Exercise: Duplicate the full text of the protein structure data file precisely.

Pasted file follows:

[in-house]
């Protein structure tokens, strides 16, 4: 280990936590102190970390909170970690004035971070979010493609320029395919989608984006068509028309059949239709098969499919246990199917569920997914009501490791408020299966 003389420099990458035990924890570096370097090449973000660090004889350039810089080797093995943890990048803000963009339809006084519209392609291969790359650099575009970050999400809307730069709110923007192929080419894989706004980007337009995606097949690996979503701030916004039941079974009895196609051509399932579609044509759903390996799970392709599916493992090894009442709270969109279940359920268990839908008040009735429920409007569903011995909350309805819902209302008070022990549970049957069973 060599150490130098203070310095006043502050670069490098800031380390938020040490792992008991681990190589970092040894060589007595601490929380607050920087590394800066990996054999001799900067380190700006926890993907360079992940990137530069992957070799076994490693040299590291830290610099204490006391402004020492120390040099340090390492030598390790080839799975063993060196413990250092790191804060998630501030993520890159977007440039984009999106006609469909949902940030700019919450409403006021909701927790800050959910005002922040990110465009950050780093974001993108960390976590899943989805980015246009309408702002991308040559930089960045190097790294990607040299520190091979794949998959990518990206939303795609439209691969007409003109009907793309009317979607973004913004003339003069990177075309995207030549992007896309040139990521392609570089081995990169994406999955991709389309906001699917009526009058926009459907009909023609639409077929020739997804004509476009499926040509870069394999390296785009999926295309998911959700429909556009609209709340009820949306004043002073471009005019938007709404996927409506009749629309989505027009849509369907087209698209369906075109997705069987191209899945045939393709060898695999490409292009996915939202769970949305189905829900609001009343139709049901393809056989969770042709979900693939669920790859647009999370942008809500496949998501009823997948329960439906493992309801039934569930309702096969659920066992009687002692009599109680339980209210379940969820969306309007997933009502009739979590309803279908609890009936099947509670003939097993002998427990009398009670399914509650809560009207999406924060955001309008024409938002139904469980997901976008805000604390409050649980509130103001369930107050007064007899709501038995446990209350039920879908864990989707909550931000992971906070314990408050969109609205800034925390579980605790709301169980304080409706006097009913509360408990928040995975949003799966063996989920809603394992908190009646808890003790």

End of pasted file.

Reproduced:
[in-house]
């Protein structure tokens, strides 16, 4: 280990936590102190970390909170970690004035971070979010493609320029395919989608984006068509028309059949239709098969499919246990199917569920997914009501490791408020299966 003389420099990458035990924890570096370097090449973000660090004889350039810089080797093995943890990048803000963009339809006084519209392609291969790359650099575009970050999400809307730069709110923007192929080419894989706004980007337009995606097949690996979503701030916004039941079974009895196609051509399932579609044509759903390996799970392709599916493992090894009442709270969109279940359920268990839908008040009735429920409007569903011995909350309805819902209302008070022990549970049957069973 060599150490130098203070310095006043502050670069490098800031380390938020040490792992008991681990190589970092040894060589007595601490929380607050920087590394800066990996054999001799900067380190700006926890993907360079992940990137530069992957070799076994490693040299590291830290610099204490006391402004020492120390040099340090390492030598390790080839799975063993060196413990250092790191804060998630501030993520890159977007440039984009999106006609469909949902940030700019919450409403006021909701927790800050959910005002922040990110465009950050780093974001993108960390976590899943989805980015246009309408702002991308040559930089960045190097790294990607040299520190091979794949998959990518990206939303795609439209691969007409003109009907793309009317979607973004913004003339003069990177075309995207030549992007896309040139990521392609570089081995990169994406999955991709389309906001699917009526009058926009459907009909023609639409077929020739997804004509476009499926040509870069394999390296785009999926295309998911959700429909556009609209709340009820949306004043002073471009005019938007709404996927409506009749629309989505027009849509369907087209698209369906075109997705069987191209899945045939393709060898695999490409292009996915939202769970949305189905829900609001009343139709049901393809056989969770042709979900693939669920790859647009999370942008809500496949998501009823997948329960439906493992309801039934569930309702096969659920066992009687002692009599109680339980209210379940969820969306309007997933009502009739979590309803279908609890009936099947509670003939097993002998427990009398009670399914509650809560009207999406924060955001309008024409938002139904469980997901976008805000604390409050649980509130103001369930107050007064007899709501038995446990209350039920879908864990989707909550931000992971906070314990408050969109609205800034925390579980605790709301169980304080409706006097009913509360408990928040995975949003799966063996989920809603394992908190009646808890003790």